The Nature and Origin of Legitimate Rights

Posted on Posted in Ethics And Morality

There has been a lot of talk about rights over the past few days as a result of the Supreme Court ruling that marriage bans are unconstitutional. Though many across social media seem to have somewhat of a decent grasp on what rights are, many many people have what I think is a great and dangerous misconception about what is a right and, as a corollary, where rights come from. For this reason I decided to write a piece about the nature and origin of rights.

To begin, civil rights, gay rights, African American rights, etc. are all figments of our imagination. The truth is that these categories do not exist. There are only human rights. And any legitimate human right can be deducted down to the same right, the right of private property. You have a right to free speech because you own your body and mind, you have a right to keep the fruits of your labor because you own yourself and your actions. There is only a right to property—indeed all others which cannot be thought of in terms of self-ownership, are not truly rights.

Rights arise from necessity and the realities of being a human on this Earth. Morality arises from rights. We have the right to property (i.e. the right to self-ownership and anything which results from said ownership) because it is absolutely necessary for man’s survival. Man is born into this world naked, cold, and poor and so must use his faculties to manipulate the world around him, or face death. If you are not able to own your body, its faculties, and the fruits brought about by using those faculties, you will not survive. Human rights, then, are the embodiment of what we must do in order to live successfully, and that is why they are called fundamental. Rights can’t and don’t arise from any other source. They are the objective necessities for maintaining your life.

Morality is simply the observance of the rights of others. A moral action is any which does not violate the property of others, and an immoral act is one that does. This is incredibly and rightly simple. Theft is immoral because you are coercively taking someone else’s property through non-voluntary means. Murder is immoral because you are violating someone’s most sacred form of property, their person (body and mind). Morality is necessary because rights are necessary. Just as an individual cannot survive without the freedom to exercise his rights, so a community or society cannot survive if most of its members do not act morally, i.e. respect the property rights of others.

True rights are negative. This means that they do not grant you anything, rather they only give you a free avenue along which their exercise is not impeded. For example, you do not have the right to life, instead you have the right for your life to not be taken. You don’t have a right to get a job, but you have the right to seek a job. You don’t have a right to have healthcare or housing, but no one can stop you from morally (through voluntary exchange) obtaining it or keeping it once you have it. So, true rights require no action on the part of others, only inaction in certain areas.

If you are not able to exercise a true human right it is because someone somewhere committed a moral offense against you. In other words, it is only immoral actions which can keep you from exercising your right. This is the reason why things such as healthcare and schooling and housing cannot be called rights. Because they require positive action on the part of others. Unlike true rights, someone must provide you with these things. This, in effect, forces actions of others on your behalf. If healthcare is a right then everyone involved in the process of providing that service to you must do it no matter what, lest they want to act immorally. This, in fact, makes anyone involved in that process tantamount to your slave because you are the one dictating and controlling their actions and faculties. So by making services rights you are in gross violation of true rights. A doctor must now use his faculties to serve you whether he wants to or not, regardless of if he receives compensation or not. So he has lost control of his faculties as well as the right to the fruit of his labor. By making healthcare a right you are violating the self-ownership of doctors and everyone else involved. This is immoral and a great injustice.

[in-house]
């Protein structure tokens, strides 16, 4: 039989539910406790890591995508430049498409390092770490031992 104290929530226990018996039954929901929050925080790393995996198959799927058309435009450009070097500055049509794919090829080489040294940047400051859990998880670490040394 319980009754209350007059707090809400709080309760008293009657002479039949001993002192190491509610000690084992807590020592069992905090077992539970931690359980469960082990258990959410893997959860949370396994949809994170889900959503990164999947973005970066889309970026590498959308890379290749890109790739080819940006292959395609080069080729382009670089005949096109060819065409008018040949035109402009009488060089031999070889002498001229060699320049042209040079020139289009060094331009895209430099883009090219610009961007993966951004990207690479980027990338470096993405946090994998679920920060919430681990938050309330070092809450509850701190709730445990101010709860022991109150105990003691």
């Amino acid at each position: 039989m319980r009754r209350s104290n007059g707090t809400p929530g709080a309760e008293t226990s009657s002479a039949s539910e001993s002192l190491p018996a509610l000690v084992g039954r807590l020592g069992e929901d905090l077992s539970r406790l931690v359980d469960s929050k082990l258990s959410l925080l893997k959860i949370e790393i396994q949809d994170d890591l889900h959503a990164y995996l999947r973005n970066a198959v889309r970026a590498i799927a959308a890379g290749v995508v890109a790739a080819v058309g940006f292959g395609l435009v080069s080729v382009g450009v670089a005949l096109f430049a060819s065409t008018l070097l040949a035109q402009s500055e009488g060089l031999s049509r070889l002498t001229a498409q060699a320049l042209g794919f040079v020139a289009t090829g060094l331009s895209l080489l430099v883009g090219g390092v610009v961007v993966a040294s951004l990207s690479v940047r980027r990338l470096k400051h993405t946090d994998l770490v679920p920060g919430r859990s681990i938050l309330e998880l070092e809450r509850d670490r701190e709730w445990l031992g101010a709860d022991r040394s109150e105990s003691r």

“Rights” to healthcare, housing, and education (along with countless others) can be simply and neatly dismissed as rights if one considers what constitutes a right. We established that rights were negative and must be able to be boiled down to the right to property. These so called “rights” are positive in that they require action on the part of others instead of only the negation of certain actions, and cannot be thought of in terms of self-ownership and property rights. For these two reasons things such as healthcare, housing, and education are obviously not true rights.

Human rights, that is the right to property, are what make us human. Though we may “survive” with nearly all of our rights taken from us (as slaves survive), that cannot legitimately be called living, and those who experience this cannot be called human. Our humanity depends on our ability to exercise the means to our survival and the means to our happiness. It is rights which give us this ability. Without them you cannot find fulfillment, you cannot find success, you cannot find happiness, and you cannot be said to truly be human. To take someone’s rights is to take their very humanity and there is no greater offense than that. We must learn what rights truly are, why they are so critical, and we must be willing to fight to protect them.

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